6. I’ve know people who have used Guinea Hens with great success for this purpose too. Ain’t Mother Nature grand. :-)

  7. This is one of the main reasons we have chickens – to keep the ticks down. The eggs and the friendly, hen dispositions are a nice perk!

  8. do Guinea fowl stand a chance with great horned owls? Here on the short grass plains we have quite a few hawks and at night we hear great horned owl. We’ve been thinking of Guinea fowl because they are supposedly great at warning about rattlesnakes. But from what we’ve seen of Guinea fowl, they tree roost at night and there is no way to get them to come inside.

    • I’ve never had guinea hens, so I can’t speak from experience. Given their druthers, they’ll roost outside, but you can train them to come in. Predators will get them when they’re outside.

      • We always raised them from keets with chicks. I don’t remember exactly anymore but they where probably 3 or 4 months old before dad allowed them to roam. I would say the greater majority came back and roosted in the henhouse. So Terry is correct they can be trained to roost indoors.
        And yes great horned owls will definitely prey on them.
        The other good thing about guineas is they are very predator “alert”. And because those that are sold by hatcheries are still identical to their wild cousins in Africa they are very good at avoiding daytime predators. Not fool proof of course. They are excellent flyers.

    • I have 40 guinea fowl and ~60 hens that are free-ranging. Yes, guineas are prolific tick eaters and they can be loud. However, they sound the alarm when any predator — flying or 4-legged — is in the area, thereby protecting the hens. Guineas have even faced down foxes, going into a V formation as a fox has come into “their” zone, advancing on the fox and driving it back. The racket made by the guineas confused the fox and alerted me to come running with a rifle in case I can get a good shot off. This has happened twice. Are they perfect to the point that I don’t lose any of guineas or chickens to predators? No … but the loss rate is considerably lower than it was. While a couple of guineas might decide to spend the night roosting in the trees next to the hen house, 99% of the time, they roost with the chickens. It’s probably a matter of training. When they are first released into “general population”, they are not allowed out of the hen house for a couple of days so that they learn to roost in the hen house. As free rangers, they do travel quite a ways when compared with the chickens. While the chickens stay within a range of 1 or 2 acres, the guineas might venture out over 5-10 acres. Occasionally, they’ve wandered over to neighbors that are about 1/4 mile away but they’re always home for treats and bedtime.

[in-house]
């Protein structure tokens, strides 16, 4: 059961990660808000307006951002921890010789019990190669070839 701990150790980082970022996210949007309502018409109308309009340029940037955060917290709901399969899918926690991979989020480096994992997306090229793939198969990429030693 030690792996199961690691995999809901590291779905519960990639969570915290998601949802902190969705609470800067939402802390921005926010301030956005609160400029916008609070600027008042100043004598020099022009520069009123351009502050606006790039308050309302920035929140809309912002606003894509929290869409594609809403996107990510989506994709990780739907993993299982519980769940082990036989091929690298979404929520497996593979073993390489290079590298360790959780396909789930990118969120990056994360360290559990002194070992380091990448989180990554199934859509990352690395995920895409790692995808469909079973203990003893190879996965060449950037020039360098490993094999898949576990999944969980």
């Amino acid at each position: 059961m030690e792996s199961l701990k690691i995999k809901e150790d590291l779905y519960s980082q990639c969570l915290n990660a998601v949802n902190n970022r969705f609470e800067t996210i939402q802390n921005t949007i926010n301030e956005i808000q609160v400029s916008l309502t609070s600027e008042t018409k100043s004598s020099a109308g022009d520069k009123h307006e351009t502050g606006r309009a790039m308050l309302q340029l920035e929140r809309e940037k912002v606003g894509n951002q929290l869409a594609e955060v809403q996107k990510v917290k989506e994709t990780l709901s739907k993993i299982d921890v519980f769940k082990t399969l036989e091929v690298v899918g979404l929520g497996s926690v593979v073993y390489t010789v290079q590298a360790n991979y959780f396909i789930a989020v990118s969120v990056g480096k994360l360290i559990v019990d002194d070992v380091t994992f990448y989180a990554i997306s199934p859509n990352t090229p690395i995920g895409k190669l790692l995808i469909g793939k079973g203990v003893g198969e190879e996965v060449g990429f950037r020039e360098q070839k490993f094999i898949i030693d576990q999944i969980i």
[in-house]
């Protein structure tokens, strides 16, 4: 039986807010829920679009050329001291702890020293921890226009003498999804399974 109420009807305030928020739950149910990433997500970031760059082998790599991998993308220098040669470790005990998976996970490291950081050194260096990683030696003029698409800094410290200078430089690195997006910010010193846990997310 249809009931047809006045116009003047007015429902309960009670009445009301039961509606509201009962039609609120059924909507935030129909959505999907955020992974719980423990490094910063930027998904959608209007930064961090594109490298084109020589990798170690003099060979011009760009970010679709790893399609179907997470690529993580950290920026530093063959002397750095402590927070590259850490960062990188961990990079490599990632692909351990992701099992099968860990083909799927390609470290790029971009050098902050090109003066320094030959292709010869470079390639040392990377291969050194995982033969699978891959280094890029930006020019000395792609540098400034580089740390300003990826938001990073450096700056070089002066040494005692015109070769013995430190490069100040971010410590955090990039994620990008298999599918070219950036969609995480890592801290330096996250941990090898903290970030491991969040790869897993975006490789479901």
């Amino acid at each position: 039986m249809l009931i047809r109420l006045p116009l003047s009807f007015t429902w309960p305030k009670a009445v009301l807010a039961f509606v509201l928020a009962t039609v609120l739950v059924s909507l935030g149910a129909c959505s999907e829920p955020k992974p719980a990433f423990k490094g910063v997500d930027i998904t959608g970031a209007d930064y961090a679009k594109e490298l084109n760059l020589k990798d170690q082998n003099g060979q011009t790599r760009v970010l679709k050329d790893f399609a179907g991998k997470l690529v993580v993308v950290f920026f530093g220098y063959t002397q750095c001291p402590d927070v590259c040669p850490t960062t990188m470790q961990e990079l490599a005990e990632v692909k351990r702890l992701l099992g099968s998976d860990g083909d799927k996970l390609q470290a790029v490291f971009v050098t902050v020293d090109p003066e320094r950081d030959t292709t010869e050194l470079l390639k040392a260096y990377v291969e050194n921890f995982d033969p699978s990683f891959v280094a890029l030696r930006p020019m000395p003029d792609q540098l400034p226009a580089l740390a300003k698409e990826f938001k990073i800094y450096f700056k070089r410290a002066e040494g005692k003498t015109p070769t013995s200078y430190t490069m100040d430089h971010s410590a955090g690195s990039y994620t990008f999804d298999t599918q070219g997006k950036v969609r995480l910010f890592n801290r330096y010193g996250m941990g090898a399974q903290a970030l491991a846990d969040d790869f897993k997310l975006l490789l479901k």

• Thanks for sharing your experience. If I needed watch dogs, I’d get guineas. Did you know that certain branches of the military have used guineas to guard safe houses? Even Navy Seals can’t sneak past them.

  9. Wow you have a lot of ticks out there! I also didnt know you could use hens for Tick Patrol, I will pass that onto our friends in MO, they have plenty of ticks and 25 hens! Useful as usual Terry, thanks!

  10. My ladies have been going to town on the Japanese beetles this week

  11. We found that our one-year old hens did great with ticks, but as they got older (and our older to begin with hens) got…for lack of a better word… lazy about it. They would get the big ticks, but stopped going after the smaller ones. I tested this theory by picking a small tick off of me, putting it on the ground in front of one of our 3 year olds, and she watched it walk away, and then went on with her business. Then again we were free-ranging 24/7 (we’re in the woods and the dogs usually run loose and scare other stuff off), and they weren’t as eager as they may have been had they been cooped up….

  12. I’ve heard guineas will keep ticks at bay, but I once lived on a farm that had them: it’s like listening to the neighbors car with a loose fan belt, and they park it outside your window and rev it up at random. I’m sure my chickens will do fine with what little is around. Even the rooster is pleasant to listen to in the morning.

  13. The ticks are absolutely awful in PA. We have to put chemicals on the dogs (even I cringe about it, but we have to. They’re insanely bad) and my oldest dog still had a Lyme Disease scare a few months ago. One morning he wouldn’t get out of bed. He walked with a limp the day before, but that was the only other symptom (we figured he may have injured it playing with our other dog, or that he was just aging). He literally wouldn’t even lift his head. We took him to the vet and he tested positive for Lyme. After that, my dad said we needed guineas for their tick control. My little bantam cochin hen is now sitting on 6 guinea fowl eggs that are going to hatch on the 17th.